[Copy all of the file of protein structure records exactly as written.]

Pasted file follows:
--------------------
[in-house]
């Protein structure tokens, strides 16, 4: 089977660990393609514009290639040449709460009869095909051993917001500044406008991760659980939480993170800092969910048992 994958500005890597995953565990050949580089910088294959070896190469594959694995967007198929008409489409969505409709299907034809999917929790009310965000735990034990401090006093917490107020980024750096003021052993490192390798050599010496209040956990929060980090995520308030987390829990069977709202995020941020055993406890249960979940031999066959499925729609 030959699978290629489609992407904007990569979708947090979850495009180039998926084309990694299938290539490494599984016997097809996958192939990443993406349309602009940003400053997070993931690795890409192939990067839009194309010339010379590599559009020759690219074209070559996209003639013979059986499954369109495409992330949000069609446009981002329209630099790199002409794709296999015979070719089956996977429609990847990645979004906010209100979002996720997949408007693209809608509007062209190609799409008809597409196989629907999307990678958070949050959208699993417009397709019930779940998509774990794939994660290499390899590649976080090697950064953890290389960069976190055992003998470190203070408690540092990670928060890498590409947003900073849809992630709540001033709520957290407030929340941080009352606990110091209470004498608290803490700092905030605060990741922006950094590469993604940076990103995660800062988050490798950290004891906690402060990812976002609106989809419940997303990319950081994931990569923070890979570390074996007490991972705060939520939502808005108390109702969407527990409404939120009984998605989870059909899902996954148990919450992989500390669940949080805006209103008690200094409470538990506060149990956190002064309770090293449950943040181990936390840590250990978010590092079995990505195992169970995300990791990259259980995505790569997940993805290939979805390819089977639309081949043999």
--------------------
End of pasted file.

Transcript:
[in-house]
């Protein structure tokens, strides 16, 4: 089977660990393609514009290639040449709460009869095909051993917001500044406008991760659980939480993170800092969910048992 994958500005890597995953565990050949580089910088294959070896190469594959694995967007198929008409489409969505409709299907034809999917929790009310965000735990034990401090006093917490107020980024750096003021052993490192390798050599010496209040956990929060980090995520308030987390829990069977709202995020941020055993406890249960979940031999066959499925729609 030959699978290629489609992407904007990569979708947090979850495009180039998926084309990694299938290539490494599984016997097809996958192939990443993406349309602009940003400053997070993931690795890409192939990067839009194309010339010379590599559009020759690219074209070559996209003639013979059986499954369109495409992330949000069609446009981002329209630099790199002409794709296999015979070719089956996977429609990847990645979004906010209100979002996720997949408007693209809608509007062209190609799409008809597409196989629907999307990678958070949050959208699993417009397709019930779940998509774990794939994660290499390899590649976080090697950064953890290389960069976190055992003998470190203070408690540092990670928060890498590409947003900073849809992630709540001033709520957290407030929340941080009352606990110091209470004498608290803490700092905030605060990741922006950094590469993604940076990103995660800062988050490798950290004891906690402060990812976002609106989809419940997303990319950081994931990569923070890979570390074996007490991972705060939520939502808005108390109702969407527990409404939120009984998605989870059909899902996954148990919450992989500390669940949080805006209103008690200094409470538990506060149990956190002064309770090293449950943040181990936390840590250990978010590092079995990505195992169970995300990791990259259980995505790569997940993805290939979805390819089977639309081949043999």